The following object types may be provided by a Modbus server to a Modbus client device: The addresses are representative of the original Modicon specification. Under the current standard the address can be 0 – 65535 with the object type identified by the command used to read or write the coil or register.

Object typeAccessSizeAddress Space
CoilRead-write1 bit00001 – 09999
Discrete inputRead-only1 bit10001 – 19999
Input registerRead-only16 bits30001 – 39999
Holding registerRead-write16 bits40001 – 49999
MODBUS object types

4. Advantages of MODBUS

MODBUS has several advantages that contribute to its widespread adoption:
– Simplicity: The straightforward structure and ease of implementation make MODBUS an attractive choice for many industrial applications.
– Interoperability: MODBUS is vendor-agnostic, allowing devices from different manufacturers to communicate seamlessly if they support the protocol.
– Efficiency: The compact data format used in MODBUS RTU and the speed of MODBUS TCP/IP enable efficient data exchange, even in high-demand environments.
– Reliability: MODBUS has proven to be dependable over the years, making it a trusted choice for critical industrial processes.

Communications and devices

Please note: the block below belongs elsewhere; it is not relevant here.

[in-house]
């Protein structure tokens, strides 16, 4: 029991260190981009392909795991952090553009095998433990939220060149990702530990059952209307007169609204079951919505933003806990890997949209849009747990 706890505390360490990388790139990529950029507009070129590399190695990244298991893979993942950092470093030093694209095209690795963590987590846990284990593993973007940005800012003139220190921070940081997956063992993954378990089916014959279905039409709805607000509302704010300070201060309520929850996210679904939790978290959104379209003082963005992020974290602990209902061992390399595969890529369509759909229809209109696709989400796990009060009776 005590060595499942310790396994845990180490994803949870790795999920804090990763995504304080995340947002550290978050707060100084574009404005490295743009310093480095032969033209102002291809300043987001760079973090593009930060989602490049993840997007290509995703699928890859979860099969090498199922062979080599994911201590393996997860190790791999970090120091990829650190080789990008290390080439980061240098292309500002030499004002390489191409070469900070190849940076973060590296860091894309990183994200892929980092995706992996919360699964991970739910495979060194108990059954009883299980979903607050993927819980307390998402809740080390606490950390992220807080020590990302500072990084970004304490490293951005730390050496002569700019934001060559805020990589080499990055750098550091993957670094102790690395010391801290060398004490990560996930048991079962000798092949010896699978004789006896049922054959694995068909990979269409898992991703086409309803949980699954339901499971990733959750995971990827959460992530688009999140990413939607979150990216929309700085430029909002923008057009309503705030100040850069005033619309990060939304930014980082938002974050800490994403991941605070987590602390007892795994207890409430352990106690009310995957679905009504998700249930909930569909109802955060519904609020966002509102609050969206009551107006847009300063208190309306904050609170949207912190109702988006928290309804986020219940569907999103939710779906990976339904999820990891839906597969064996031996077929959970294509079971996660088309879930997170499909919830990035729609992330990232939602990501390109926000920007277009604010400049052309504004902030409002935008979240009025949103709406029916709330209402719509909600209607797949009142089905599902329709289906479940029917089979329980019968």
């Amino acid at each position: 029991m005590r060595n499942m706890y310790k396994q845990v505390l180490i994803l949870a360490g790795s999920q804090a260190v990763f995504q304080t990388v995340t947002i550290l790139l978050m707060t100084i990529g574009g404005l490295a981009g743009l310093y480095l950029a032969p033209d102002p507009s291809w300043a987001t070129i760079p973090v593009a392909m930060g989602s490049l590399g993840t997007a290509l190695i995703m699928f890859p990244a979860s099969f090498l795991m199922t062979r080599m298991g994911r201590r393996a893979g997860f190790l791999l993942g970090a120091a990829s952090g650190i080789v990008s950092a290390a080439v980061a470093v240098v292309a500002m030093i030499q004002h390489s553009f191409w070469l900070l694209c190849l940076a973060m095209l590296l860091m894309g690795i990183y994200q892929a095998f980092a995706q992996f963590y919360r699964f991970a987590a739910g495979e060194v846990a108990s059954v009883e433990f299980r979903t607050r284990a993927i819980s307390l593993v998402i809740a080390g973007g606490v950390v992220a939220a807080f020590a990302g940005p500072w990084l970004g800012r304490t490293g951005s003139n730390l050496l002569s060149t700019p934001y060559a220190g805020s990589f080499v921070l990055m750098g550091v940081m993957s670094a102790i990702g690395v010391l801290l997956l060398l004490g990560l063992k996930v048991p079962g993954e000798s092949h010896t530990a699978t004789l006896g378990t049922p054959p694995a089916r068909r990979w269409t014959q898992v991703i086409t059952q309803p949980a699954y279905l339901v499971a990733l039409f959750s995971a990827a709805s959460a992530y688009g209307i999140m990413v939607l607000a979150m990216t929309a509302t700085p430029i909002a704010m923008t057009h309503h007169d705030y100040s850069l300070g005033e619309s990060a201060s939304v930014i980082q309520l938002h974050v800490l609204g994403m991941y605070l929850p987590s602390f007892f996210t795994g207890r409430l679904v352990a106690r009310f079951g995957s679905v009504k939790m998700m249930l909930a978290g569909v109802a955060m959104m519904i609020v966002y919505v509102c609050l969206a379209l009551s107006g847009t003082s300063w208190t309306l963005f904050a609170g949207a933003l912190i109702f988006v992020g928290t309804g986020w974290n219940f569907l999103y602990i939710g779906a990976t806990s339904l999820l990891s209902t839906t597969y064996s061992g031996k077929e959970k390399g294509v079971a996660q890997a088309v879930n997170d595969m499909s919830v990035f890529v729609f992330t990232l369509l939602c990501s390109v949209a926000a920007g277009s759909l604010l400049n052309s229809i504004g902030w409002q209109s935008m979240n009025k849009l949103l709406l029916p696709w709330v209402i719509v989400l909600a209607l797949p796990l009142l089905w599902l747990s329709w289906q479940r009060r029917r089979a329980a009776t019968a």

Each device communicating (i.e., transferring data) on a Modbus is given a unique address.

On Modbus RTU, Modbus ASCII, and Modbus Plus (which are all RS-485 single-cable multi-drop networks), only the node assigned as the client may initiate a command. All other devices are servers and respond to requests and commands. (Note that this client/server naming convention inverts the common English understanding and Latin origin that there are multiple clients and only one server/patron/business. To avoid this confusion, the RS-485 transport layer uses the terms ‘node’ or ‘device’ instead of ‘server’, and the ‘client’ is not a ‘node’).

For protocols that utilize Ethernet, like Modbus TCP, any device can transmit a Modbus command. This means that all devices can act as clients, although typically only one device performs this role.

Many modems and gateways support Modbus, as it is a simple and often-copied protocol. Some of them were specifically designed for this protocol. Different implementations use wireline or wireless communication, such as in the ISM radio band, and even Short Message Service (SMS) or General Packet Radio Service (GPRS). One of the more common designs of wireless networks makes use of mesh networking. Typical problems that designers must overcome include high latency and timing issues.


In conclusion, MODBUS is a robust and versatile communication protocol that plays a crucial role in modern industrial automation and control systems. Its simplicity, interoperability, efficiency, and reliability have made it a go-to choose for countless applications across various industries. As technology continues to advance, MODBUS is likely to evolve further, adapting to the ever-changing needs of the industrial landscape. Embracing MODBUS opens a world of possibilities for enhanced automation and optimization, empowering industries to achieve greater efficiency and productivity.